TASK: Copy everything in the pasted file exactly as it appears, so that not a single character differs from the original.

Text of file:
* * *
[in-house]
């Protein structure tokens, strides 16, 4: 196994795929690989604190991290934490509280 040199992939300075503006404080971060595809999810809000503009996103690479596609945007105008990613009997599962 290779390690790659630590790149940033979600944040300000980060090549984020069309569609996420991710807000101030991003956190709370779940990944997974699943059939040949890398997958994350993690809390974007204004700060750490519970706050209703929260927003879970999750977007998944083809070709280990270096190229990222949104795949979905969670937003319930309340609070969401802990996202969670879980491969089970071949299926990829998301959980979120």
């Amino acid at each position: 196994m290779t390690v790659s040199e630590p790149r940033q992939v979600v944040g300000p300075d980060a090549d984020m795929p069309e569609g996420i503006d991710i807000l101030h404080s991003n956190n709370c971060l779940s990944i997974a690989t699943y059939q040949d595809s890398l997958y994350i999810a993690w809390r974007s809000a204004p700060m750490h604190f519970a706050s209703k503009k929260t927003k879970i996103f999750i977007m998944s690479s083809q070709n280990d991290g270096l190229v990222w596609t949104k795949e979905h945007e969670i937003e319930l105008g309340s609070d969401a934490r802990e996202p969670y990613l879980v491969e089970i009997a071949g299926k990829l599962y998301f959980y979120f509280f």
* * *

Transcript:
[in-house]
């Protein structure tokens, strides 16, 4: 196994795929690989604190991290934490509280 040199992939300075503006404080971060595809999810809000503009996103690479596609945007105008990613009997599962 290779390690790659630590790149940033979600944040300000980060090549984020069309569609996420991710807000101030991003956190709370779940990944997974699943059939040949890398997958994350993690809390974007204004700060750490519970706050209703929260927003879970999750977007998944083809070709280990270096190229990222949104795949979905969670937003319930309340609070969401802990996202969670879980491969089970071949299926990829998301959980979120």
């Amino acid at each position: 196994m290779t390690v790659s040199e630590p790149r940033q992939v979600v944040g300000p300075d980060a090549d984020m795929p069309e569609g996420i503006d991710i807000l101030h404080s991003n956190n709370c971060l779940s990944i997974a690989t699943y059939q040949d595809s890398l997958y994350i999810a993690w809390r974007s809000a204004p700060m750490h604190f519970a706050s209703k503009k929260t927003k879970i996103f999750i977007m998944s690479s083809q070709n280990d991290g270096l190229v990222w596609t949104k795949e979905h945007e969670i937003e319930l105008g309340s609070d969401a934490r802990e996202p969670y990613l879980v491969e089970i009997a071949g299926k990829l599962y998301f959980y979120f509280f």